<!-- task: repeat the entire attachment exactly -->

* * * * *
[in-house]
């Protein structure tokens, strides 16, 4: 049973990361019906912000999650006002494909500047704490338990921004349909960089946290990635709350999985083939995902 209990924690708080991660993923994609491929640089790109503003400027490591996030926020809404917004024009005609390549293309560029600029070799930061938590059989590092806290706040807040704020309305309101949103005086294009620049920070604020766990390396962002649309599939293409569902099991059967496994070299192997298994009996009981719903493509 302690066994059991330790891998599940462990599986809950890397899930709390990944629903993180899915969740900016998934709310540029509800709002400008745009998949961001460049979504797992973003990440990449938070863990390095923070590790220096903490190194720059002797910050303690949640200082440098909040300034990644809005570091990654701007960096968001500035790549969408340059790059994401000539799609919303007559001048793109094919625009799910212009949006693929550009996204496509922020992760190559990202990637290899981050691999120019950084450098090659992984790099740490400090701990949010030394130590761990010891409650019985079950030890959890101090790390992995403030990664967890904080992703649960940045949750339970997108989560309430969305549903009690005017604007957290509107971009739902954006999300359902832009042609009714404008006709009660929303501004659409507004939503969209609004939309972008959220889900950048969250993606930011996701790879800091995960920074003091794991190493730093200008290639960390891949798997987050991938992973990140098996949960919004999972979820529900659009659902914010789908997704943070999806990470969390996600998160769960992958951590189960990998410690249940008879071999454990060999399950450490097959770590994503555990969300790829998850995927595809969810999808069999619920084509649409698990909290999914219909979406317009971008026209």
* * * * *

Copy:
[in-house]
């Protein structure tokens, strides 16, 4: 049973990361019906912000999650006002494909500047704490338990921004349909960089946290990635709350999985083939995902 209990924690708080991660993923994609491929640089790109503003400027490591996030926020809404917004024009005609390549293309560029600029070799930061938590059989590092806290706040807040704020309305309101949103005086294009620049920070604020766990390396962002649309599939293409569902099991059967496994070299192997298994009996009981719903493509 302690066994059991330790891998599940462990599986809950890397899930709390990944629903993180899915969740900016998934709310540029509800709002400008745009998949961001460049979504797992973003990440990449938070863990390095923070590790220096903490190194720059002797910050303690949640200082440098909040300034990644809005570091990654701007960096968001500035790549969408340059790059994401000539799609919303007559001048793109094919625009799910212009949006693929550009996204496509922020992760190559990202990637290899981050691999120019950084450098090659992984790099740490400090701990949010030394130590761990010891409650019985079950030890959890101090790390992995403030990664967890904080992703649960940045949750339970997108989560309430969305549903009690005017604007957290509107971009739902954006999300359902832009042609009714404008006709009660929303501004659409507004939503969209609004939309972008959220889900950048969250993606930011996701790879800091995960920074003091794991190493730093200008290639960390891949798997987050991938992973990140098996949960919004999972979820529900659009659902914010789908997704943070999806990470969390996600998160769960992958951590189960990998410690249940008879071999454990060999399950450490097959770590994503555990969300790829998850995927595809969810999808069999619920084509649409698990909290999914219909979406317009971008026209």